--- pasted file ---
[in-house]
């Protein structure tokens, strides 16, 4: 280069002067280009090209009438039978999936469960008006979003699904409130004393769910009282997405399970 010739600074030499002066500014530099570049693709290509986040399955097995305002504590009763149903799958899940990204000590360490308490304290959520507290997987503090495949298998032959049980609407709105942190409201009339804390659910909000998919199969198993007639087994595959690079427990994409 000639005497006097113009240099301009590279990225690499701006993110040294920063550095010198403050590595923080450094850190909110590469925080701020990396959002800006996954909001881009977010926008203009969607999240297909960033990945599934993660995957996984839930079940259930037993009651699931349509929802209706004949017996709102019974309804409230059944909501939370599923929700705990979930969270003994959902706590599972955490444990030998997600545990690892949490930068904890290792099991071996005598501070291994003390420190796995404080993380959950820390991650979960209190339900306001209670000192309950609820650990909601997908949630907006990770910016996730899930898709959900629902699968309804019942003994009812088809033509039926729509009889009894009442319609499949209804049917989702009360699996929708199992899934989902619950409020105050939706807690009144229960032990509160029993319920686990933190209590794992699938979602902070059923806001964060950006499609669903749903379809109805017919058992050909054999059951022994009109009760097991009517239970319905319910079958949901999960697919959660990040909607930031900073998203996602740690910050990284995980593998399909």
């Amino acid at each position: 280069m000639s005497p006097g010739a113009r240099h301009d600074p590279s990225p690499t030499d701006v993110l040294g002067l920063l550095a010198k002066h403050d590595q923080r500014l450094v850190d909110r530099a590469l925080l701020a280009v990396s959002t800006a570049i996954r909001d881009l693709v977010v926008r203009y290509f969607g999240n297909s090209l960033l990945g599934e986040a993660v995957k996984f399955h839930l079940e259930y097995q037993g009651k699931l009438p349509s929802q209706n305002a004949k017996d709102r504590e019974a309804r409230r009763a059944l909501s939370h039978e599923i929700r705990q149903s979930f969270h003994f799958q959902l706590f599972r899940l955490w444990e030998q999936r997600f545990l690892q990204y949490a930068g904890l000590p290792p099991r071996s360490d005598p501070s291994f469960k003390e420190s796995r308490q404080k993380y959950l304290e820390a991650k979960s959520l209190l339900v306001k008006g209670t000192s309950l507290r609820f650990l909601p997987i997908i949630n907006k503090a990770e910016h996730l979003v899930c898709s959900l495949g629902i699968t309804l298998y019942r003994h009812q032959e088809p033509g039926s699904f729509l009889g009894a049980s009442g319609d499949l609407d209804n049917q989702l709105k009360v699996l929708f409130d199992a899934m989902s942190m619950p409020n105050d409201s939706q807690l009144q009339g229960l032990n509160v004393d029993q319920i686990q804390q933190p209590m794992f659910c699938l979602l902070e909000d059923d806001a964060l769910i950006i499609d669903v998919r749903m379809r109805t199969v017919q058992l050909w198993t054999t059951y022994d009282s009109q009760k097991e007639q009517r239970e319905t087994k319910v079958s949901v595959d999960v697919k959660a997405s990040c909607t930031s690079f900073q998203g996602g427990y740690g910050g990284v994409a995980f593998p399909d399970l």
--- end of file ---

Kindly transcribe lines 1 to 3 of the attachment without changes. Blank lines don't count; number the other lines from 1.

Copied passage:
[in-house]
């Protein structure tokens, strides 16, 4: 280069002067280009090209009438039978999936469960008006979003699904409130004393769910009282997405399970 010739600074030499002066500014530099570049693709290509986040399955097995305002504590009763149903799958899940990204000590360490308490304290959520507290997987503090495949298998032959049980609407709105942190409201009339804390659910909000998919199969198993007639087994595959690079427990994409 000639005497006097113009240099301009590279990225690499701006993110040294920063550095010198403050590595923080450094850190909110590469925080701020990396959002800006996954909001881009977010926008203009969607999240297909960033990945599934993660995957996984839930079940259930037993009651699931349509929802209706004949017996709102019974309804409230059944909501939370599923929700705990979930969270003994959902706590599972955490444990030998997600545990690892949490930068904890290792099991071996005598501070291994003390420190796995404080993380959950820390991650979960209190339900306001209670000192309950609820650990909601997908949630907006990770910016996730899930898709959900629902699968309804019942003994009812088809033509039926729509009889009894009442319609499949209804049917989702009360699996929708199992899934989902619950409020105050939706807690009144229960032990509160029993319920686990933190209590794992699938979602902070059923806001964060950006499609669903749903379809109805017919058992050909054999059951022994009109009760097991009517239970319905319910079958949901999960697919959660990040909607930031900073998203996602740690910050990284995980593998399909």
């Amino acid at each position: 280069m000639s005497p006097g010739a113009r240099h301009d600074p590279s990225p690499t030499d701006v993110l040294g002067l920063l550095a010198k002066h403050d590595q923080r500014l450094v850190d909110r530099a590469l925080l701020a280009v990396s959002t800006a570049i996954r909001d881009l693709v977010v926008r203009y290509f969607g999240n297909s090209l960033l990945g599934e986040a993660v995957k996984f399955h839930l079940e259930y097995q037993g009651k699931l009438p349509s929802q209706n305002a004949k017996d709102r504590e019974a309804r409230r009763a059944l909501s939370h039978e599923i929700r705990q149903s979930f969270h003994f799958q959902l706590f599972r899940l955490w444990e030998q999936r997600f545990l690892q990204y949490a930068g904890l000590p290792p099991r071996s360490d005598p501070s291994f469960k003390e420190s796995r308490q404080k993380y959950l304290e820390a991650k979960s959520l209190l339900v306001k008006g209670t000192s309950l507290r609820f650990l909601p997987i997908i949630n907006k503090a990770e910016h996730l979003v899930c898709s959900l495949g629902i699968t309804l298998y019942r003994h009812q032959e088809p033509g039926s699904f729509l009889g009894a049980s009442g319609d499949l609407d209804n049917q989702l709105k009360v699996l929708f409130d199992a899934m989902s942190m619950p409020n105050d409201s939706q807690l009144q009339g229960l032990n509160v004393d029993q319920i686990q804390q933190p209590m794992f659910c699938l979602l902070e909000d059923d806001a964060l769910i950006i499609d669903v998919r749903m379809r109805t199969v017919q058992l050909w198993t054999t059951y022994d009282s009109q009760k097991e007639q009517r239970e319905t087994k319910v079958s949901v595959d999960v697919k959660a997405s990040c909607t930031s690079f900073q998203g996602g427990y740690g910050g990284v994409a995980f593998p399909d399970l």